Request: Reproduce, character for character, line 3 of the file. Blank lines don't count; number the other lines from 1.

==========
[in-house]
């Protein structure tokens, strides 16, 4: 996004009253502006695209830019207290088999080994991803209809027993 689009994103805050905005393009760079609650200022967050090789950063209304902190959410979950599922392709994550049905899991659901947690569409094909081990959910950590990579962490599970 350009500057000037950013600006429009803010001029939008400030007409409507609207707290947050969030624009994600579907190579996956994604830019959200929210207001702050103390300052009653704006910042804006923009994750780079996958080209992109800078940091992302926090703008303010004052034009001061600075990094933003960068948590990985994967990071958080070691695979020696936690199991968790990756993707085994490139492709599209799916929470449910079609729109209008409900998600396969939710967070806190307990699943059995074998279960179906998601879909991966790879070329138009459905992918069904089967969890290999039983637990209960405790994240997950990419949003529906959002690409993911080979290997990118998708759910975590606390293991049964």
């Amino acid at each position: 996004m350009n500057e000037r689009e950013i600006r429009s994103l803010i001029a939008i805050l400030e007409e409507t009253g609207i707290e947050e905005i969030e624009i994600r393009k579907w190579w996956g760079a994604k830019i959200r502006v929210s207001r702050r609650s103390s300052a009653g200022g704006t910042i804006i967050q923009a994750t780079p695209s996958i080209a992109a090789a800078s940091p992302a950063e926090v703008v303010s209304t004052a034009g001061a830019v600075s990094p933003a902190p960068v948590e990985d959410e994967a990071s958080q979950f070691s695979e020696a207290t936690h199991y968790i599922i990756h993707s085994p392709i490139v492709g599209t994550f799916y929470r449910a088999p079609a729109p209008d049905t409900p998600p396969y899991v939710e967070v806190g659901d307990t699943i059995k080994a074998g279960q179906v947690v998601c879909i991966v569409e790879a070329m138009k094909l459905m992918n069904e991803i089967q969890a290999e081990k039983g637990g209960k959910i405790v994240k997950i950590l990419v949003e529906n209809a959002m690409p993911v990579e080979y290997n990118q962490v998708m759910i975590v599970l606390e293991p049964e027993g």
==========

């Amino acid at each position: 996004m350009n500057e000037r689009e950013i600006r429009s994103l803010i001029a939008i805050l400030e007409e409507t009253g609207i707290e947050e905005i969030e624009i994600r393009k579907w190579w996956g760079a994604k830019i959200r502006v929210s207001r702050r609650s103390s300052a009653g200022g704006t910042i804006i967050q923009a994750t780079p695209s996958i080209a992109a090789a800078s940091p992302a950063e926090v703008v303010s209304t004052a034009g001061a830019v600075s990094p933003a902190p960068v948590e990985d959410e994967a990071s958080q979950f070691s695979e020696a207290t936690h199991y968790i599922i990756h993707s085994p392709i490139v492709g599209t994550f799916y929470r449910a088999p079609a729109p209008d049905t409900p998600p396969y899991v939710e967070v806190g659901d307990t699943i059995k080994a074998g279960q179906v947690v998601c879909i991966v569409e790879a070329m138009k094909l459905m992918n069904e991803i089967q969890a290999e081990k039983g637990g209960k959910i405790v994240k997950i950590l990419v949003e529906n209809a959002m690409p993911v990579e080979y290997n990118q962490v998708m759910i975590v599970l606390e293991p049964e027993g």